Bodies, such as the All India Institute of Medical Sciences and the Municipal Corporation of Delhi, procure drugs worth crores and only a part is consumed. The remaining stock that has expired, is supposed to be destroyed. Who guarantees that these drugs actually get destroyed and don’t find their way back into the market? Media reports have suggested that these drugs are sold in the open market after their batch numbers and expiry dates are tampered with and restamped. All one needs is a nail polish remover. In those cases, even a genuine drug can become dangerous.
Is there a system for our modern hospitals to insure that expired drugs are actually destroyed? If not, who is accountable?
You are putting the onus completely on the government. What can pharma companies do?
I’m afraid the pharmaceutical companies can do nothing. It is a very hard reality if one looks at the prices at which drug companies are forced to supply drugs. If we were to add the tamper-proof packaging, radio (identification) chips, it would all cost more bringing d profitability down.
The National Pharmaceutical Pricing Authority (India’s drug price regulator) has no provision for hi-tech packaging (in its drug-price ceiling formula) at all. How do you expect firms to provide drugs in remote parts of the country, provide hi-tech packing systems and then sustain the onslaught of price controls?
Can the companies themselves be more vigilant, conduct more in-house intelligence, track this?
One of Nicholas Piramal’s drugs was in the net in Karnataka. It has been months and we have put all our might, including one-on-one contact with the state drug controller. I’m told the distributor (in the racket) has been caught. But there is no sign of the manufacturer. You mean to tell me that if the law wants, the manufacturer can’t be found and the distributor does not know who he bought it from? The slackness is in the system, for various reasons, and the law provides that anyone who is caught can get bail within 24 hours. It is a bailable offence. And look at the massive shortage of drug inspectors. Even if a drug inspector works for 24 hours and every day of the year, he cannot cover the entire ground.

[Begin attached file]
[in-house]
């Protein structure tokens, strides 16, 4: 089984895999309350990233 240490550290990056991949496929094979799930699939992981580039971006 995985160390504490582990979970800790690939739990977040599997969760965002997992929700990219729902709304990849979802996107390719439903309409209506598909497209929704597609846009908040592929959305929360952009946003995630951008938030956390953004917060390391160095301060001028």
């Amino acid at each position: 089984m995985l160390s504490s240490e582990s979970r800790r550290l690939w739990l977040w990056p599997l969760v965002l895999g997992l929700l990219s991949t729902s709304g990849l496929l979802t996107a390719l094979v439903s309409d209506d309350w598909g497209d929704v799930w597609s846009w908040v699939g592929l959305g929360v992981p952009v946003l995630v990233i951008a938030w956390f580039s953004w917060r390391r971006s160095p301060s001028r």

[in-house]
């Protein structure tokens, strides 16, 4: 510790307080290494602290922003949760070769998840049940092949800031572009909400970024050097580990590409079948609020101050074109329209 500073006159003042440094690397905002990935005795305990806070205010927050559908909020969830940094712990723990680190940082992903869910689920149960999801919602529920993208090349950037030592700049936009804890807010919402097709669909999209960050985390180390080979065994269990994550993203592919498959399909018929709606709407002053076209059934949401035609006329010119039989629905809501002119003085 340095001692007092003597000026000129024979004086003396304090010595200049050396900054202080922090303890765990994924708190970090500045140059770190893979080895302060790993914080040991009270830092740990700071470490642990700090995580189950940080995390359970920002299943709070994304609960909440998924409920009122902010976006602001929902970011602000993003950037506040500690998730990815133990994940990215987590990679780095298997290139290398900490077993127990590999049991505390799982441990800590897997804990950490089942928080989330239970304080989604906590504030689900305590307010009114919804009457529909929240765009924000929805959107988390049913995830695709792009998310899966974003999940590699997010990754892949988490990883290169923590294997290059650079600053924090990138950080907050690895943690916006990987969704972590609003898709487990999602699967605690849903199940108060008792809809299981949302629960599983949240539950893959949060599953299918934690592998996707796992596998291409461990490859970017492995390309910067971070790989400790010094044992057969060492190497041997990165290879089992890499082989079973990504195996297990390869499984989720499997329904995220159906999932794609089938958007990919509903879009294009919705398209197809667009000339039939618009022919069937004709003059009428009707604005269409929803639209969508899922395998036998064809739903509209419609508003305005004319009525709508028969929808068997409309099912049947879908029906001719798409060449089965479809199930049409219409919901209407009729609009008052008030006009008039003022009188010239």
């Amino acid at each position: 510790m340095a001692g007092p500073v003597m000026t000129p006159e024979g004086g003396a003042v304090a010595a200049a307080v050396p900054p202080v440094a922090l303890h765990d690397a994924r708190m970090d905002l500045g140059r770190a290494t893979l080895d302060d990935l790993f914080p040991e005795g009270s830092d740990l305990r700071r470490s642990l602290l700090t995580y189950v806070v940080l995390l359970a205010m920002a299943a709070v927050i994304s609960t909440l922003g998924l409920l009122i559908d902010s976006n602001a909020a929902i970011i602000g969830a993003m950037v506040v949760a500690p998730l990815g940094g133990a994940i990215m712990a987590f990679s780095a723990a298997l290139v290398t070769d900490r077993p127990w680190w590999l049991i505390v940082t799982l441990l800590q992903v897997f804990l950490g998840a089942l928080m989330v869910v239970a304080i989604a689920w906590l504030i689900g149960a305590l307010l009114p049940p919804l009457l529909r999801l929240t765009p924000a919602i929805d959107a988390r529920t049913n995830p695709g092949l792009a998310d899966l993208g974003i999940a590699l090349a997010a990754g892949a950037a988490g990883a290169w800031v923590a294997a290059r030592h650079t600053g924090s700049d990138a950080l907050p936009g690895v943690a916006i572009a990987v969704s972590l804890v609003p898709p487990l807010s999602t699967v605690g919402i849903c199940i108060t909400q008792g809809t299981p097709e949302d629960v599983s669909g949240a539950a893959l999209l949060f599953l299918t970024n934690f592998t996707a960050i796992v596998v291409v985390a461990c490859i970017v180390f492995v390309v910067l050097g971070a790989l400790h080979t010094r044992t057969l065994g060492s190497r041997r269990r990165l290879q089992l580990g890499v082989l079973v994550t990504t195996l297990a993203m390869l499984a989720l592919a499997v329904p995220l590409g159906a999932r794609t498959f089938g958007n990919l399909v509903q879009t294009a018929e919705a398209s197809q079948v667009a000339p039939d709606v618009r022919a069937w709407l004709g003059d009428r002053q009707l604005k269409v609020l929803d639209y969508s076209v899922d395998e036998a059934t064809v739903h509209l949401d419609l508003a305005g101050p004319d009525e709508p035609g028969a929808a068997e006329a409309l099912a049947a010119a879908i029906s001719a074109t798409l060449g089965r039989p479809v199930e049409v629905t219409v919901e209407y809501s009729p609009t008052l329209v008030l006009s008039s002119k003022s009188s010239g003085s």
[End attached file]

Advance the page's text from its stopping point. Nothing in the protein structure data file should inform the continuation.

Are drug firms in a state of denial? They address the issue through forums but brush the issue under the carpet for their own brands...
Of course, they are. They have to be. Company A knows that if one of their drugs is fake and the word gets out, an impression could gain ground that (their) other drugs could also be fake. This would hit them hard. The fact is that the companies, the government and the world at large are all aware of this problem.
We do gather a lot of information through our field-force and pass them on to the regulatory side. Even after that, either the police is not available or there are problems in testing the drug. Even if the drug lands up in the laboratory, it doesn’t always test as a spurious drug as money has changed hands in the meantime. The long time-window facilitates wrong-doing.